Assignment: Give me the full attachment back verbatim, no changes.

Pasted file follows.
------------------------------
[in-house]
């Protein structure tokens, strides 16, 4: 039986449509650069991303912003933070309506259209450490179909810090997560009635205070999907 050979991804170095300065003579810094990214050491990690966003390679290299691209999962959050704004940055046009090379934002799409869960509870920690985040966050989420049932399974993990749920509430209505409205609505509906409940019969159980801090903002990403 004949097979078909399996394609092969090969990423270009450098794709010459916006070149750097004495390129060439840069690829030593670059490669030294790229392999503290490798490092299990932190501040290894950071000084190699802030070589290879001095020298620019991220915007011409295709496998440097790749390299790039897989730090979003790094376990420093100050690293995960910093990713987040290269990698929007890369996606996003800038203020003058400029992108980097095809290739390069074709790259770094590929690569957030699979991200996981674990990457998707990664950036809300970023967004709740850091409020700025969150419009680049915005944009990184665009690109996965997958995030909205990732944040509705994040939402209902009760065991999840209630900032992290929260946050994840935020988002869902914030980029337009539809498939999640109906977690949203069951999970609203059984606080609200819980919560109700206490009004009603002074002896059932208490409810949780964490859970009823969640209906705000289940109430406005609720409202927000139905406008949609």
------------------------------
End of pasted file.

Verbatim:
[in-house]
């Protein structure tokens, strides 16, 4: 039986449509650069991303912003933070309506259209450490179909810090997560009635205070999907 050979991804170095300065003579810094990214050491990690966003390679290299691209999962959050704004940055046009090379934002799409869960509870920690985040966050989420049932399974993990749920509430209505409205609505509906409940019969159980801090903002990403 004949097979078909399996394609092969090969990423270009450098794709010459916006070149750097004495390129060439840069690829030593670059490669030294790229392999503290490798490092299990932190501040290894950071000084190699802030070589290879001095020298620019991220915007011409295709496998440097790749390299790039897989730090979003790094376990420093100050690293995960910093990713987040290269990698929007890369996606996003800038203020003058400029992108980097095809290739390069074709790259770094590929690569957030699979991200996981674990990457998707990664950036809300970023967004709740850091409020700025969150419009680049915005944009990184665009690109996965997958995030909205990732944040509705994040939402209902009760065991999840209630900032992290929260946050994840935020988002869902914030980029337009539809498939999640109906977690949203069951999970609203059984606080609200819980919560109700206490009004009603002074002896059932208490409810949780964490859970009823969640209906705000289940109430406005609720409202927000139905406008949609």